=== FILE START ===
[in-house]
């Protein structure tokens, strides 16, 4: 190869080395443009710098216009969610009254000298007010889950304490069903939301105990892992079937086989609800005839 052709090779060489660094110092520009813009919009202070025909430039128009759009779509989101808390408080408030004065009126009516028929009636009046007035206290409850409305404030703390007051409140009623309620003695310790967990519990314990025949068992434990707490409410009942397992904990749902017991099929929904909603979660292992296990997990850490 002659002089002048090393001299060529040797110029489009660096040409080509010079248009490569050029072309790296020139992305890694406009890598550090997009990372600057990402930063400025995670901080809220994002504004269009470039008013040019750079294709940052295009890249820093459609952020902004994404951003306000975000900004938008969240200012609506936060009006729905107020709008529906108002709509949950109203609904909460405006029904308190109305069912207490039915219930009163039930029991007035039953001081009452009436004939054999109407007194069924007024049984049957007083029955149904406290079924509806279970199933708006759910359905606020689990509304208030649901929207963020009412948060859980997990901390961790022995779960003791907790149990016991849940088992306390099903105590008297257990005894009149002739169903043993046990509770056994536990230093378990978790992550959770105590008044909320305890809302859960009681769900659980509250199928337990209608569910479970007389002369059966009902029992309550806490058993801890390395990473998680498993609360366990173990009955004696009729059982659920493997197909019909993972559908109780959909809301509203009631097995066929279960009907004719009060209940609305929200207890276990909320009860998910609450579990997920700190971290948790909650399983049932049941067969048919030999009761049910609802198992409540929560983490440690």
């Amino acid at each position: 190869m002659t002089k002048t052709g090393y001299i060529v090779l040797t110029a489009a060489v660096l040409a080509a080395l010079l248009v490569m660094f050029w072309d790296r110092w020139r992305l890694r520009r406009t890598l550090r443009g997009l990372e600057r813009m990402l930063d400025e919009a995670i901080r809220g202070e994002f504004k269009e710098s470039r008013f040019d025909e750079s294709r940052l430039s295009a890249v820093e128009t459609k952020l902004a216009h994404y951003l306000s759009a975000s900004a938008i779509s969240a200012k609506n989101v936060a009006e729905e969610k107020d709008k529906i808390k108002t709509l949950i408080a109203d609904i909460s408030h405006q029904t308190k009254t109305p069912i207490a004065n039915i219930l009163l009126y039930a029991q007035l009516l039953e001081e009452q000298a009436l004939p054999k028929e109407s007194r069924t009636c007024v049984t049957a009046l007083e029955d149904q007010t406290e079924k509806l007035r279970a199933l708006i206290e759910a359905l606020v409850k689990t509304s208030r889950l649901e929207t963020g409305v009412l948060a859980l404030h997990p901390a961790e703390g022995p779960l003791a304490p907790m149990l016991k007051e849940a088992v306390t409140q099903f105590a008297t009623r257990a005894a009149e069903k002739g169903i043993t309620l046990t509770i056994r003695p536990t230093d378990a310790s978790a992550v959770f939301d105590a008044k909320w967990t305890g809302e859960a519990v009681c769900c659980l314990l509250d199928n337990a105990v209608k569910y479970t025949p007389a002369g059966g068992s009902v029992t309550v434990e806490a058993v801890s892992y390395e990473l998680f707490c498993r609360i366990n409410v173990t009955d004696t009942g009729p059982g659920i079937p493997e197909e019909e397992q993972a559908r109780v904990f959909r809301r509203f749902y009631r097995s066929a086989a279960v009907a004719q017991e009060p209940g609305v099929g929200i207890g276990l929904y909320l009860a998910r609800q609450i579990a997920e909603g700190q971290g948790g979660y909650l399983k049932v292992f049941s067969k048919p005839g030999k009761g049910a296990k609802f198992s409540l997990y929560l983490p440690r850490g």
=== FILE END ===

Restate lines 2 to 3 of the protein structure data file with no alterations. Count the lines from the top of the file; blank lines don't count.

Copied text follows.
């Protein structure tokens, strides 16, 4: 190869080395443009710098216009969610009254000298007010889950304490069903939301105990892992079937086989609800005839 052709090779060489660094110092520009813009919009202070025909430039128009759009779509989101808390408080408030004065009126009516028929009636009046007035206290409850409305404030703390007051409140009623309620003695310790967990519990314990025949068992434990707490409410009942397992904990749902017991099929929904909603979660292992296990997990850490 002659002089002048090393001299060529040797110029489009660096040409080509010079248009490569050029072309790296020139992305890694406009890598550090997009990372600057990402930063400025995670901080809220994002504004269009470039008013040019750079294709940052295009890249820093459609952020902004994404951003306000975000900004938008969240200012609506936060009006729905107020709008529906108002709509949950109203609904909460405006029904308190109305069912207490039915219930009163039930029991007035039953001081009452009436004939054999109407007194069924007024049984049957007083029955149904406290079924509806279970199933708006759910359905606020689990509304208030649901929207963020009412948060859980997990901390961790022995779960003791907790149990016991849940088992306390099903105590008297257990005894009149002739169903043993046990509770056994536990230093378990978790992550959770105590008044909320305890809302859960009681769900659980509250199928337990209608569910479970007389002369059966009902029992309550806490058993801890390395990473998680498993609360366990173990009955004696009729059982659920493997197909019909993972559908109780959909809301509203009631097995066929279960009907004719009060209940609305929200207890276990909320009860998910609450579990997920700190971290948790909650399983049932049941067969048919030999009761049910609802198992409540929560983490440690």
């Amino acid at each position: 190869m002659t002089k002048t052709g090393y001299i060529v090779l040797t110029a489009a060489v660096l040409a080509a080395l010079l248009v490569m660094f050029w072309d790296r110092w020139r992305l890694r520009r406009t890598l550090r443009g997009l990372e600057r813009m990402l930063d400025e919009a995670i901080r809220g202070e994002f504004k269009e710098s470039r008013f040019d025909e750079s294709r940052l430039s295009a890249v820093e128009t459609k952020l902004a216009h994404y951003l306000s759009a975000s900004a938008i779509s969240a200012k609506n989101v936060a009006e729905e969610k107020d709008k529906i808390k108002t709509l949950i408080a109203d609904i909460s408030h405006q029904t308190k009254t109305p069912i207490a004065n039915i219930l009163l009126y039930a029991q007035l009516l039953e001081e009452q000298a009436l004939p054999k028929e109407s007194r069924t009636c007024v049984t049957a009046l007083e029955d149904q007010t406290e079924k509806l007035r279970a199933l708006i206290e759910a359905l606020v409850k689990t509304s208030r889950l649901e929207t963020g409305v009412l948060a859980l404030h997990p901390a961790e703390g022995p779960l003791a304490p907790m149990l016991k007051e849940a088992v306390t409140q099903f105590a008297t009623r257990a005894a009149e069903k002739g169903i043993t309620l046990t509770i056994r003695p536990t230093d378990a310790s978790a992550v959770f939301d105590a008044k909320w967990t305890g809302e859960a519990v009681c769900c659980l314990l509250d199928n337990a105990v209608k569910y479970t025949p007389a002369g059966g068992s009902v029992t309550v434990e806490a058993v801890s892992y390395e990473l998680f707490c498993r609360i366990n409410v173990t009955d004696t009942g009729p059982g659920i079937p493997e197909e019909e397992q993972a559908r109780v904990f959909r809301r509203f749902y009631r097995s066929a086989a279960v009907a004719q017991e009060p209940g609305v099929g929200i207890g276990l929904y909320l009860a998910r609800q609450i579990a997920e909603g700190q971290g948790g979660y909650l399983k049932v292992f049941s067969k048919p005839g030999k009761g049910a296990k609802f198992s409540l997990y929560l983490p440690r850490g």